I use Floquil almost exclusively...although I'm going to try some Scalecoat for painting some brass models. I've learned from professional model painters that decals adhere better to the Scale coat stuff...although I'll still use Floquil for almost everything else.
  9. doctorwayne

    doctorwayne Active Member

    While I agree that an airbrush will give you the best finish, especially with solvent-based paints like Floquil, another alternative is brush painting, with water-based paints. Long before I owned an airbrush, I preferred to brush paint railroad models. If a gloss finish was required, I would use a spray can, but usually only as a clear coat. The locos shown below were done with the no-longer-available PollyS water-based paints, applied with a brush.




    In the case of the TH&B locos, I painted a couple dozen units in this manner, for a local hobbyshop, and they sold as fast as I could paint them, so the quality of the finish was more than acceptable.
    However, I did find that some colours were easier to apply than others, and some gave good coverage, while others were poor. I don't like water-based paints for spraying, though, and I find clean-up much more difficult, too. I find that PollyScale paints seem to cover well when applied with a brush, although I don't have many instances where this technique is required. I don't recommend applying lacquer-based paints with a brush if you're working on styrene plastic, though, as it affords too much opportunity for the solvents to attack the plastic. While you need a suitable paint for use with a brush, the key element is to use the best quality brush that you can find. Don't skimp on the tools, and make sure to use a brush properly-sized to the task at hand.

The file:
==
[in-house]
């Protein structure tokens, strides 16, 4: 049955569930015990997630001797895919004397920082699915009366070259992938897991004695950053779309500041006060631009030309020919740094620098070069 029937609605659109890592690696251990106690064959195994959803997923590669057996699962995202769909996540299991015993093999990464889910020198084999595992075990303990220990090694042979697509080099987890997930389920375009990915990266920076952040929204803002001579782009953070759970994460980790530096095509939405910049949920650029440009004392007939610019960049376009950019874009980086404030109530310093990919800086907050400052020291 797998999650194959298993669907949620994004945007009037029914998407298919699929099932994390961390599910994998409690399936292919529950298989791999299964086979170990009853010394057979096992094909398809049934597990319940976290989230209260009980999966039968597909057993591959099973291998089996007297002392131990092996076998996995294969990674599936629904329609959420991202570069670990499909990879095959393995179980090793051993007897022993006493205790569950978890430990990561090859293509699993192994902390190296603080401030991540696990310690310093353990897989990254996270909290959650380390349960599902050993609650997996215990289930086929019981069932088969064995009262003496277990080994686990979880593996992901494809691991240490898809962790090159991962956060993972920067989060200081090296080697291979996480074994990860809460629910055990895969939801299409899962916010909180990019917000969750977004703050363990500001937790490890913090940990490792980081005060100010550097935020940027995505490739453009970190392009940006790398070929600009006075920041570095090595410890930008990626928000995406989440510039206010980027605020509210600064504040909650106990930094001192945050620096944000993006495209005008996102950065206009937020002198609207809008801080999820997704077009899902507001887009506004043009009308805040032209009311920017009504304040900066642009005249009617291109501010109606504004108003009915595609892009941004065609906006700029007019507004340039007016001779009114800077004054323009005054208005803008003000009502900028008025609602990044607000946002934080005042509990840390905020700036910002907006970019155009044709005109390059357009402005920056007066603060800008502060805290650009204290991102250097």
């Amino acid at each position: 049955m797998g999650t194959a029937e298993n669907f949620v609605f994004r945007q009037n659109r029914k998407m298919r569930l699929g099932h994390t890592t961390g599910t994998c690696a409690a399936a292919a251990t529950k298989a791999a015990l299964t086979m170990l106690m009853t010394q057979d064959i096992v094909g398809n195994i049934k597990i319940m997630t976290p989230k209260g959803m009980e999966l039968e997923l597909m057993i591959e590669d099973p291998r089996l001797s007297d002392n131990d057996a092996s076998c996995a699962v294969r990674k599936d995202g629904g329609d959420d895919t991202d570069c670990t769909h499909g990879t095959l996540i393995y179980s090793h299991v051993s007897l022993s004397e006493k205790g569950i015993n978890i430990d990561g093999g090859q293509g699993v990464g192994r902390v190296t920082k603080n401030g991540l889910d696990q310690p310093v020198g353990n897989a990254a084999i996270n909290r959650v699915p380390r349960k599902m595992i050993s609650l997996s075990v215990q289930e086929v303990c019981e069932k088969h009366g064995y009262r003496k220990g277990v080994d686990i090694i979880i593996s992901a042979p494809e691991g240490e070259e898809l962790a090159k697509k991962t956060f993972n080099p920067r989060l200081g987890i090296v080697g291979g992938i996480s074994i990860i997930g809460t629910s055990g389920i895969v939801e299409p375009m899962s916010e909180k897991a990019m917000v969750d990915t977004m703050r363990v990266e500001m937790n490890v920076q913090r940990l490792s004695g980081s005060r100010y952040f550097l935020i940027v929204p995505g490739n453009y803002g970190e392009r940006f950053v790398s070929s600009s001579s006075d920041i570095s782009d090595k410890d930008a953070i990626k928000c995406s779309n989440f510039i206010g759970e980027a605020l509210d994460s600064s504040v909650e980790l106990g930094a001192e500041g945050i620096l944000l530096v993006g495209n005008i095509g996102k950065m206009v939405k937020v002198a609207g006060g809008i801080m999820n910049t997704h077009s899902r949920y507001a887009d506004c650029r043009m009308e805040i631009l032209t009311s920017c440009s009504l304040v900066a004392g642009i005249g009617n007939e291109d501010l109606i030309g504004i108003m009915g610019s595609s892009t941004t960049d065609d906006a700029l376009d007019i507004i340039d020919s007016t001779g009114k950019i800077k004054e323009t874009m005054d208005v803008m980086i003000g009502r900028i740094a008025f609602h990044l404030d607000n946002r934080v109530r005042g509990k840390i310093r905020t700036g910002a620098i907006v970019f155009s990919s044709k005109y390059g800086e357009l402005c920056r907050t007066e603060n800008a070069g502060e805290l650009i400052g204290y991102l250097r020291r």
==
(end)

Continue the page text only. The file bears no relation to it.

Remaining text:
10. brakie

    brakie Active Member

    As far as spray painting with a can you can get good results if you hold the can at least 12-14" from the model and make quick even passes and not stop in the middle of the model.

    I painted this with a can of Floquil SP Red.

    This one I use a airbrush..

  11. Gary S.

    Gary S. Senior Member

    Brakie, those turned out very nicely.

    Everything i have done has been with a brush and craft paints. You can get a decent finish if you thin the paint down some and use several coats. Also, make all the strokes in the same direction, generally vertical. For freight cars which will be weathered anyway, some variations in the paint will be just fine, if not downright desirable. I also haven't had any problems with decals on the flat paint either. yeah, a few air bubbles here and there, but some microsol and a pin do the trick.
  12. eightyeightfan1

    eightyeightfan1 Now I'm AMP'd

    I'm with brakie.
    Though some of us don't have a airbrush, or the facilities to use it with, some of us have to resort to spray cans.

    This is my Southwick and Winsted GP38-2, completely done using Krylon "Fusion" paint. I really like the way it goes on and decaling is great also. Though, I am having a hard time finding railroad colors, or anything close.

    Attached Files:

  13. ZeldaTheSwordsman

    ZeldaTheSwordsman Thomas Modeler

    I just use acrylics and a hand-held brush. It works nicely.